On June 14, 2018, Redmond police officers were involved in a shooting that led to the death of Marcelo Castellano. Officers were attempting to arrest Castellano for several felonies. They contacted him while he was sitting in his vehicle. He refused to exit the vehicle and retrieved a gun, which he pointed at the officers.
Officers discharged several rounds at Castellano, striking him. The officers administered life-saving efforts, but Castellano died as a result of his injuries.
An outside agency arrived on the scene and investigated the incident. The agency conducted a full and independent investigation, aided by security camera footage and detailed statements by on-scene officers and eyewitnesses. Their report concluded that the force used against Castellano was reasonable and necessary, and consistent with Washington law.
Last week, King County held an inquest into the circumstances of the 2018 death of Castellano in which the jury erroneously concluded the involved officers did not follow the department’s use of force directives. Due to the limited evidence currently allowed, the inquest administrator did not make any of the independent investigation’s conclusions nor the King County Prosecuting Attorney’s Office's detailed analysis available to the inquest jury.
As a result, the inquest’s conclusions are at odds with the independent investigation’s findings prepared after this incident and are inconsistent with the recently issued King County Prosecuting Attorney’s Public Integrity Team’s comprehensive report that concluded, “given that Castellano displayed a firearm at the officers, it was reasonable for the officers to believe there was an imminent danger that Castellano intended to commit a felony, to inflict death or to inflict great personal injury.”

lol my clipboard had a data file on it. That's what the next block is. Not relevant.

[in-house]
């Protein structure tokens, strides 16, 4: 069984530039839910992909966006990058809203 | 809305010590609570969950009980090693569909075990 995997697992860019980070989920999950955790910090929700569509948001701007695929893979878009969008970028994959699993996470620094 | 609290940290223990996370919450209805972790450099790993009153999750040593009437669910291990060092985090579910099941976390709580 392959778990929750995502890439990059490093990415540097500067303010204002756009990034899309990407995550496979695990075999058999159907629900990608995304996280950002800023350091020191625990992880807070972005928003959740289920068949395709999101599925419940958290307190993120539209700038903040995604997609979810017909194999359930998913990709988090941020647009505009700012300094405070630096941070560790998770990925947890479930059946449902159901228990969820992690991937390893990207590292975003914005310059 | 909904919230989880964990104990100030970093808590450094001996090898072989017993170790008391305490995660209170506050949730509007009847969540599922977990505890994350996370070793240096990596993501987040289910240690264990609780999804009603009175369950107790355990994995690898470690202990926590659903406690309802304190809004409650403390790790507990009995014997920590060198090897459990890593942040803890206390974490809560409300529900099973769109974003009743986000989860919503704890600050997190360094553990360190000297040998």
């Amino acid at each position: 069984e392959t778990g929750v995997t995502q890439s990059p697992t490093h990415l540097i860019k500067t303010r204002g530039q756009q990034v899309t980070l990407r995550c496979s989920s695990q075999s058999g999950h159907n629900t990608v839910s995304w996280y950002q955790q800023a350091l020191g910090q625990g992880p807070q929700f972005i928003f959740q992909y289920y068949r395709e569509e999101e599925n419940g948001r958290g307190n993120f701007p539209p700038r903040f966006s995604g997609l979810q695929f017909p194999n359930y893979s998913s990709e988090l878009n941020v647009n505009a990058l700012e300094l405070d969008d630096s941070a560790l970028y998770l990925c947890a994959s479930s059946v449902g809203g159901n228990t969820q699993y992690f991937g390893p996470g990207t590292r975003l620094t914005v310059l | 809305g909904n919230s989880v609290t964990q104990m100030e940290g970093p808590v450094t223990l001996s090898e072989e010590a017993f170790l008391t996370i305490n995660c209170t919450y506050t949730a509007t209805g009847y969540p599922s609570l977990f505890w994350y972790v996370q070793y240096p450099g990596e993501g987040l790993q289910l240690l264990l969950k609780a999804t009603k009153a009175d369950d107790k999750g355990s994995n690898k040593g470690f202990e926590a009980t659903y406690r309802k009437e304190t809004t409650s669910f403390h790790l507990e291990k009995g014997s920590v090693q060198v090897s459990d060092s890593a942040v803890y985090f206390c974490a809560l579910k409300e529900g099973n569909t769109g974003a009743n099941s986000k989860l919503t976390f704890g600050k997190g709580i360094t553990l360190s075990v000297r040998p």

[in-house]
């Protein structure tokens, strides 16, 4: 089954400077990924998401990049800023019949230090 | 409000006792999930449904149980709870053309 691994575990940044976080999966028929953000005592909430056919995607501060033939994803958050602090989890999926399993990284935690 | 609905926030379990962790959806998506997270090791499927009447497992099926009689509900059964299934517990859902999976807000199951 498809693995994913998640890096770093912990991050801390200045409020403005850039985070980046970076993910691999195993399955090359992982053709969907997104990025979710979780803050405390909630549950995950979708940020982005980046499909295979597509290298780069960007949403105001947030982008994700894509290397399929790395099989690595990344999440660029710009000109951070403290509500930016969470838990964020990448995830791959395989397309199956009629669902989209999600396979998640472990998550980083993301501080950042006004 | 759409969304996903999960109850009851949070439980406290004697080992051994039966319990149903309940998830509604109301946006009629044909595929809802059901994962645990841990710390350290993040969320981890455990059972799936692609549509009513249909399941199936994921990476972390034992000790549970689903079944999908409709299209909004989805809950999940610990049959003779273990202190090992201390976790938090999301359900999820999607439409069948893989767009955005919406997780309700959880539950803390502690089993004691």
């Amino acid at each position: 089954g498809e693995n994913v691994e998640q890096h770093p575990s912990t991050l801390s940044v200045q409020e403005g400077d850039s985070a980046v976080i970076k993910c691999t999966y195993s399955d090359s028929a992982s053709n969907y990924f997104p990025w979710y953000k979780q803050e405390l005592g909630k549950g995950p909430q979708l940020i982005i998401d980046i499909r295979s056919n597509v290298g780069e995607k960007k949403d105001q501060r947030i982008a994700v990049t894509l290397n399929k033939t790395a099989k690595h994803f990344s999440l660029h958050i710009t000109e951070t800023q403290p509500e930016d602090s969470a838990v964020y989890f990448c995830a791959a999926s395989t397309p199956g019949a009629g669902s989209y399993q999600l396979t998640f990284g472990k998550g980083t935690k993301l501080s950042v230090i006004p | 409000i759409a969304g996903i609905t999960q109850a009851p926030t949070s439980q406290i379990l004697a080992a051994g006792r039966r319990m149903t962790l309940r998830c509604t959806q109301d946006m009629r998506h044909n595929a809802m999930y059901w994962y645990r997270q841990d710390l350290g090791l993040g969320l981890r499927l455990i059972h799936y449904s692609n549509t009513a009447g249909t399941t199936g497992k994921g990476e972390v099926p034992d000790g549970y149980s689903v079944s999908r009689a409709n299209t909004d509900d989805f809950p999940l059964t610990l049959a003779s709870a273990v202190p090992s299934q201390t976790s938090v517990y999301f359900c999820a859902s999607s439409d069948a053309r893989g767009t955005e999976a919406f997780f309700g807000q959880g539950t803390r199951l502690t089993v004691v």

“I respect that all the jurors worked hard to examine the limited evidence before them and issued a finding about this serious incident,” said Redmond Police Chief Darrell Lowe. “However, the current rules governing inquests inappropriately limit the information provided to the jury. As a direct result, several of the jury’s findings were inconsistent and at odds with the undisputed facts and the law.”
The former Redmond officer involved in this incident and all officers on the scene complied with the 2018 Redmond Police Department’s policy manual and the training given to those officers about when and how to use force.
Jill Green, Public Information Officer